A Job of Work
by Salvatore Difalco
Part of my responsibilities included watching over the people in hibernation. Checking gauges, testing the surface tension of the Plexiglass housing, monitoring moisture and so on. I had been fully trained for the job over the course of two weeks, and I took it seriously, but the hours were long and my chronic marijuana consumption tended to make me a little—sometimes more so—scatterbrained. I’ve argued the opposite for most of my consuming life—that is to say, marijuana is relatively benign. But the truth, a serious dog, barks otherwise. So, needless to say, I lost focus more often than not, though to be honest the likelihood of things going wrong amounted to slightly more than nonzero. I mean, with modern technology we can accomplish feats only dreamt of as recently as a decade ago. And as pernicious and repugnant as the idea of living forever may strike some of us—it could only get fucking boring, man—a few with the faculty of severe fantasy and unlimited resources can dream as they shut their eyes and we cover them with silver dollars. Actually, silver dollars never happened. The disks covering the hibernating eyes—for this was not merely cryogenics masking as such—were composed of a titanium-depleted-uranium alloy, ha, it sounds good. But actually, I held no knowledge whatsoever about the disks. And they could have been silver dollars for all I cared. But I am beating around the bush admittedly. Being resigned to the role of a miniaturist, but one with an impulse toward largesse, necessitates no small amount of self-censorship. I could never say everything I wanted to say, or rather I could, I was able, but lacked the license to do so. An alarm rang and I must admit I went into a paranoid flat-spin and forgot all of my training. It reminded me of the time I was the operator of the Spanish Aero Car in Niagara Falls. One day it stalled over the Whirlpool and, as baked as I was, I panicked and forgot all my training. We had to call the fire department to retrieve the Aero Car and rescue its horrified passengers. Needless to say, I was fired. And they’ve since changed the name of the Spanish Aero Car to the Whirlpool Aero Car, no idea why.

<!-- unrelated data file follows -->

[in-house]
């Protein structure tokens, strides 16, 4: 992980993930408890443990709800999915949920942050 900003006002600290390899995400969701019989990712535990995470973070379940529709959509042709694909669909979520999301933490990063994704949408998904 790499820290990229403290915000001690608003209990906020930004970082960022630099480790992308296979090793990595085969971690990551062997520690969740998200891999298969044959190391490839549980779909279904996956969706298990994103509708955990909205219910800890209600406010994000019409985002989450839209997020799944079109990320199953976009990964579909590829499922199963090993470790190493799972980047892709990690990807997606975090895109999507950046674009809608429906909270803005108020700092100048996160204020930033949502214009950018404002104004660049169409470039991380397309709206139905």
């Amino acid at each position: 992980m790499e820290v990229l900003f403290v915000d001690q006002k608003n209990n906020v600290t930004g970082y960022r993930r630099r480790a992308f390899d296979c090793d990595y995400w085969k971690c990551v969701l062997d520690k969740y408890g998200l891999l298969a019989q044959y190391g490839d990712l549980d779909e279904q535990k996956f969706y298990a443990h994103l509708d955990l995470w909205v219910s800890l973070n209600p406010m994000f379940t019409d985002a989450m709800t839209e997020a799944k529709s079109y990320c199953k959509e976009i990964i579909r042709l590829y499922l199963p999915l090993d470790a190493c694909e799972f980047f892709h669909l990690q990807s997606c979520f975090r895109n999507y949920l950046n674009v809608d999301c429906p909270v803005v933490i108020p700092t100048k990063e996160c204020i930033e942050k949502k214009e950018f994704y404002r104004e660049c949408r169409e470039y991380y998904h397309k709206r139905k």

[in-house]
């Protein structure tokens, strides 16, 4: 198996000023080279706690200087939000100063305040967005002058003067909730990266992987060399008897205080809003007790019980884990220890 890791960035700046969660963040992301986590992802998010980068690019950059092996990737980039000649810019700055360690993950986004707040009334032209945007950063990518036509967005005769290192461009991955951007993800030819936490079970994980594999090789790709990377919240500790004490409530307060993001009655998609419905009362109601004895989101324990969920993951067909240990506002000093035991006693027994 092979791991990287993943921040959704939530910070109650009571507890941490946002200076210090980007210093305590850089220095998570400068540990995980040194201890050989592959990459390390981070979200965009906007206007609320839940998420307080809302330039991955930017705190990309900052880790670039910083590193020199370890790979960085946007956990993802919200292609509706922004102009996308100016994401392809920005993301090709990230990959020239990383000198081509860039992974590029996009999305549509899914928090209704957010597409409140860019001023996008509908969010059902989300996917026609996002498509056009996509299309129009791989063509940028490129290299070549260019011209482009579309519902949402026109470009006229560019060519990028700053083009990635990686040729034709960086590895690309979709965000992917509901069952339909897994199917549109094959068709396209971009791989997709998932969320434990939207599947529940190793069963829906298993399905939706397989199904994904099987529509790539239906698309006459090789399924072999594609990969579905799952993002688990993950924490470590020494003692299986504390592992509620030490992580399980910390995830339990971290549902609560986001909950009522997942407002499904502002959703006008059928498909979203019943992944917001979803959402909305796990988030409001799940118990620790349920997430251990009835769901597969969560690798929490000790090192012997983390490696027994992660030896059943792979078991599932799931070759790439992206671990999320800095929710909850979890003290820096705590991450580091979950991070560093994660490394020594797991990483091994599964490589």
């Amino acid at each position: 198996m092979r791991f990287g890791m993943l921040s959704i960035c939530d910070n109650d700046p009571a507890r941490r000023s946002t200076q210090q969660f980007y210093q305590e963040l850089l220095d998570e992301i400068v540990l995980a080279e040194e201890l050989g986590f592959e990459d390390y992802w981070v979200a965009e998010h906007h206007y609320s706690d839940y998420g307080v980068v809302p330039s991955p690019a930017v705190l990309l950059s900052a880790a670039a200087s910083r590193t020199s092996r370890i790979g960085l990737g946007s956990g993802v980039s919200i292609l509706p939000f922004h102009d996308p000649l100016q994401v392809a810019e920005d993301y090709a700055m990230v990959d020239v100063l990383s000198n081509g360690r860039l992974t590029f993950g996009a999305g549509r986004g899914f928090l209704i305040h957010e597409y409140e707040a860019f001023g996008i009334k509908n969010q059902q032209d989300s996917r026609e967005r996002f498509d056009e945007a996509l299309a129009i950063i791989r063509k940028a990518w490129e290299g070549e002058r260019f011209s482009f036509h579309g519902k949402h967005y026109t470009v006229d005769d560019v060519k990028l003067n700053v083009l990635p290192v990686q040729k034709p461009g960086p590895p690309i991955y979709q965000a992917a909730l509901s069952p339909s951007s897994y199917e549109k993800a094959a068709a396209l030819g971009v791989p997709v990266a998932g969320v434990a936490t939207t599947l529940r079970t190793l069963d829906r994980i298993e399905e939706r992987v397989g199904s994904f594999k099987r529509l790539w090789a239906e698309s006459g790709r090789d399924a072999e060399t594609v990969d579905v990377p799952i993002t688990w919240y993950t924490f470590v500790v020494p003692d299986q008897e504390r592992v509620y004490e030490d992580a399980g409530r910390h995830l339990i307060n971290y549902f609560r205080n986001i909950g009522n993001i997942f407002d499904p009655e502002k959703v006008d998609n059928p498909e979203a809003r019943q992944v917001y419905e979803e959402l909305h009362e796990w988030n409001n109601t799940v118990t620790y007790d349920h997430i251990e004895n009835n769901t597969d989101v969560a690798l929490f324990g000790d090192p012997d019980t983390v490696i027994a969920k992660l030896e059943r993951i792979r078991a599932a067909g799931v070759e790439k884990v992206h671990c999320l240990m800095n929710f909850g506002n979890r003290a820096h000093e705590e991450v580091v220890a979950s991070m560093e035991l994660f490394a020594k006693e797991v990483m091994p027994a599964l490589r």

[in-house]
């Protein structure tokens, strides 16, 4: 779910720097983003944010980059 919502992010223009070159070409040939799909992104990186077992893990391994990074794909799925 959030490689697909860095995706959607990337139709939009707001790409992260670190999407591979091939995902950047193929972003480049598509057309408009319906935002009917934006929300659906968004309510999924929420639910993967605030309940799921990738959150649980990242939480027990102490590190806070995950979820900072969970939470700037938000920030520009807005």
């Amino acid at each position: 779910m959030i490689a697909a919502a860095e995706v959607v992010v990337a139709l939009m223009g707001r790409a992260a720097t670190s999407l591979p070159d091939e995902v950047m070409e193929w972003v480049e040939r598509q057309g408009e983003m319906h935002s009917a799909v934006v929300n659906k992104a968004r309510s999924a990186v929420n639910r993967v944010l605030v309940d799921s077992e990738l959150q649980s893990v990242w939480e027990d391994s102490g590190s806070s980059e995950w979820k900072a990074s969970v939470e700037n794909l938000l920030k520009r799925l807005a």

Sicilian Canadian poet and author Salvatore Difalco lives in Toronto.